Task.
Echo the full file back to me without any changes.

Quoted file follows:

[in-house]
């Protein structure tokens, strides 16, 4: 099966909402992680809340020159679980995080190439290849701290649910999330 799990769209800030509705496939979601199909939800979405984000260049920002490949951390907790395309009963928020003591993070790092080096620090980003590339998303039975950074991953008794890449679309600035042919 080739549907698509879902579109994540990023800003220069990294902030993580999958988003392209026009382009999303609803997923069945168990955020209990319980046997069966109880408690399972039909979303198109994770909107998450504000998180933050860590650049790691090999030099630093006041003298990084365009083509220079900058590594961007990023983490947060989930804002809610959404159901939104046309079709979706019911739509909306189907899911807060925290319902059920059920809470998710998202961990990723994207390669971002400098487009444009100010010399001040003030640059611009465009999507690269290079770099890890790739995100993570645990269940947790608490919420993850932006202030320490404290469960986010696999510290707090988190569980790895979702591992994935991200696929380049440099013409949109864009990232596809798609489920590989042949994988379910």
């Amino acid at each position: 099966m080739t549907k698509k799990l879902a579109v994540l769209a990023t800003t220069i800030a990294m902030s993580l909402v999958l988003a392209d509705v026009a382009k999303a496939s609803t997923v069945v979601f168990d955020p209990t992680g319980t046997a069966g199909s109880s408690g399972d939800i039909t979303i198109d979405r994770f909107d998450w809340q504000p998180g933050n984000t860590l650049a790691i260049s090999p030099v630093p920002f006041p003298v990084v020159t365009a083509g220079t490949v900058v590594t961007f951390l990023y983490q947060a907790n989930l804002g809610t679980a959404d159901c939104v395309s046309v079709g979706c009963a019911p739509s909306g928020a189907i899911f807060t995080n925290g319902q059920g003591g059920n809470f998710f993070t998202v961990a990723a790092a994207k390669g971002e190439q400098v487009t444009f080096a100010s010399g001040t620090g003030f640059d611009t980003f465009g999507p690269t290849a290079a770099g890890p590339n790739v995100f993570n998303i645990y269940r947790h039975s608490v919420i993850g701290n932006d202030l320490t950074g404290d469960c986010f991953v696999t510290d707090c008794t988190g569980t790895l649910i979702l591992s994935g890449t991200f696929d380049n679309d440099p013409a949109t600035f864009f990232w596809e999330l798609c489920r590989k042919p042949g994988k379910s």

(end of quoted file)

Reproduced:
[in-house]
């Protein structure tokens, strides 16, 4: 099966909402992680809340020159679980995080190439290849701290649910999330 799990769209800030509705496939979601199909939800979405984000260049920002490949951390907790395309009963928020003591993070790092080096620090980003590339998303039975950074991953008794890449679309600035042919 080739549907698509879902579109994540990023800003220069990294902030993580999958988003392209026009382009999303609803997923069945168990955020209990319980046997069966109880408690399972039909979303198109994770909107998450504000998180933050860590650049790691090999030099630093006041003298990084365009083509220079900058590594961007990023983490947060989930804002809610959404159901939104046309079709979706019911739509909306189907899911807060925290319902059920059920809470998710998202961990990723994207390669971002400098487009444009100010010399001040003030640059611009465009999507690269290079770099890890790739995100993570645990269940947790608490919420993850932006202030320490404290469960986010696999510290707090988190569980790895979702591992994935991200696929380049440099013409949109864009990232596809798609489920590989042949994988379910």
């Amino acid at each position: 099966m080739t549907k698509k799990l879902a579109v994540l769209a990023t800003t220069i800030a990294m902030s993580l909402v999958l988003a392209d509705v026009a382009k999303a496939s609803t997923v069945v979601f168990d955020p209990t992680g319980t046997a069966g199909s109880s408690g399972d939800i039909t979303i198109d979405r994770f909107d998450w809340q504000p998180g933050n984000t860590l650049a790691i260049s090999p030099v630093p920002f006041p003298v990084v020159t365009a083509g220079t490949v900058v590594t961007f951390l990023y983490q947060a907790n989930l804002g809610t679980a959404d159901c939104v395309s046309v079709g979706c009963a019911p739509s909306g928020a189907i899911f807060t995080n925290g319902q059920g003591g059920n809470f998710f993070t998202v961990a990723a790092a994207k390669g971002e190439q400098v487009t444009f080096a100010s010399g001040t620090g003030f640059d611009t980003f465009g999507p690269t290849a290079a770099g890890p590339n790739v995100f993570n998303i645990y269940r947790h039975s608490v919420i993850g701290n932006d202030l320490t950074g404290d469960c986010f991953v696999t510290d707090c008794t988190g569980t790895l649910i979702l591992s994935g890449t991200f696929d380049n679309d440099p013409a949109t600035f864009f990232w596809e999330l798609c489920r590989k042919p042949g994988k379910s």